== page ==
Links I like (weekend edition)

Linguistically Describing the Sounds of Teenagers

HT: Michael Kelley

Books for a Summer Season — Some Recommended Reading

Albert Mohler’s posted his recommended summer reading list. Here are the books he recommends:

  1. The Last of the Doughboys: The Forgotten Generation and their Forgotten World War by Richard Rubin
  2. Bunker Hill: A City, A Siege, a Revolution by Nathaniel Philbrick
  3. Storm Kings: The Untold Story of America’s First Tornado Chasers by Lee Sandlin
  4. Born on a Mountaintop: On the Road with Davy Crockett and the Ghosts of the Wild Frontier by Bob Thompson
  5. The Guns at Last Light: The War in Western Europe, 1944-1945 by Rick Atkinson
  6. The Wrath of Cochise: The Bascom Affair and the Origins of the Apache Wars by Terry Mort
  7. Gettysburg: The Last Invasion by Allen C. Guelzo
  8. The Feud: The Hatfields & McCoys, The True Story by Dean King
  9. A Higher Callby Adam Makos
  10. Geronimo by Robert M. Utley

Creative Orthodoxy

Ben Stevens:

What is the place of creativity or innovation in theology? This question has nagged me for years. How can one innovate while both remaining inside of, and even bolstering the case for, orthodoxy? The idea seemed conceptually possible, but I had always lacked a metaphor to explain how. Though I didn’t realize it until recently, there happens to be an entire craft that illustrates this dilemma and suggests its solution: typography.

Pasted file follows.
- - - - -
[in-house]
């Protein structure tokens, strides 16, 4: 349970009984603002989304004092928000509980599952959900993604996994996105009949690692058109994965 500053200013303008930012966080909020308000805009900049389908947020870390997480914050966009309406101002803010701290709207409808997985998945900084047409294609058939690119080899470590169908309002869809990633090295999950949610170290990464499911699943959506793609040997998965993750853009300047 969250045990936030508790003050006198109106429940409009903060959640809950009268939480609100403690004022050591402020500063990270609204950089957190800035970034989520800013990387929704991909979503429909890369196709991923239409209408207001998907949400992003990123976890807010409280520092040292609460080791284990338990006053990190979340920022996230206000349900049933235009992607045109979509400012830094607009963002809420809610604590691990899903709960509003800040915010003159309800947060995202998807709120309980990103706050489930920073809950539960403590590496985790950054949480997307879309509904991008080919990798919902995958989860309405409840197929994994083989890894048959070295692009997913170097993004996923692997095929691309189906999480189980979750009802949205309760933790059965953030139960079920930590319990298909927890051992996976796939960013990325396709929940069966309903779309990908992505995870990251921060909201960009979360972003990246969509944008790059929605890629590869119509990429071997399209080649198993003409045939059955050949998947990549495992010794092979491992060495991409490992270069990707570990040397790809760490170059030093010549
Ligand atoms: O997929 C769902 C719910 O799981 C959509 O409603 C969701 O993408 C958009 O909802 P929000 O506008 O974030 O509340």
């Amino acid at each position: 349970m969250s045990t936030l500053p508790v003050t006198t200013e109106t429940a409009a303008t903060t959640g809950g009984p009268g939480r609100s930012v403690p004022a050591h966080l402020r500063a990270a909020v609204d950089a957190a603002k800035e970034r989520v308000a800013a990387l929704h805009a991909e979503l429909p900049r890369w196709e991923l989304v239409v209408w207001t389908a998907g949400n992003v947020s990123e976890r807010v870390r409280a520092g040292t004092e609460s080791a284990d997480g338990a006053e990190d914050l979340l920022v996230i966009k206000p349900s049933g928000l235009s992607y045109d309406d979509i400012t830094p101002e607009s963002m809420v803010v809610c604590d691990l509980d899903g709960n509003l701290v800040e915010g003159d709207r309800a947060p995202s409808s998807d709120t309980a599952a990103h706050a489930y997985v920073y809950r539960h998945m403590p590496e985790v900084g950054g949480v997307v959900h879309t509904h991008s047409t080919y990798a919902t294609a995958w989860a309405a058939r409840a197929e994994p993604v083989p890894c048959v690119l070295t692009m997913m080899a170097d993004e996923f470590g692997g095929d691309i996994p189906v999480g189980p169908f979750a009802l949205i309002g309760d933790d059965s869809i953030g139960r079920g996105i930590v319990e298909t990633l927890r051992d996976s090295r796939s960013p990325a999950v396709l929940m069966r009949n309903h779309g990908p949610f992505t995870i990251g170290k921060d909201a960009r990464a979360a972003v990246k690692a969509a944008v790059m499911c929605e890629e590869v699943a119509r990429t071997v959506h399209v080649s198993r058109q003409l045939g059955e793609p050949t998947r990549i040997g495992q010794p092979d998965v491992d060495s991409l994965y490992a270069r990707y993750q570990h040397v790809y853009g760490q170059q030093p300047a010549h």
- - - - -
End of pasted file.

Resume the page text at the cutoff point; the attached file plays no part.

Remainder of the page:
Lay Aside the Weight of Sluggishness

Jon Bloom:

The best coaches don’t just encourage; they also exhort. They come on strong. They get angry if they must. They warn against the dangers of foolishness, indolence, or losing resolve. And that’s because they know that humans are not only motivated by reward, we are also motivated by fear. It’s how we are designed. God is the ultimate reward (Hebrews 11:26) and the ultimate terror (Luke 12:4–5) and we are equipped to understand, be awed by, and be motivated by both aspects of him.

The Fine Art of Selection

Randy Alcorn:

We sometimes mistake Christian busyness for true spirituality, failing to realize that over-commitment is no more honoring to God than under-commitment. In our relentless pursuit of spiritual success, we drag ourselves through a dizzy, busy, barren life. Our unspoken motto seems to be “Weariness is next to godliness.”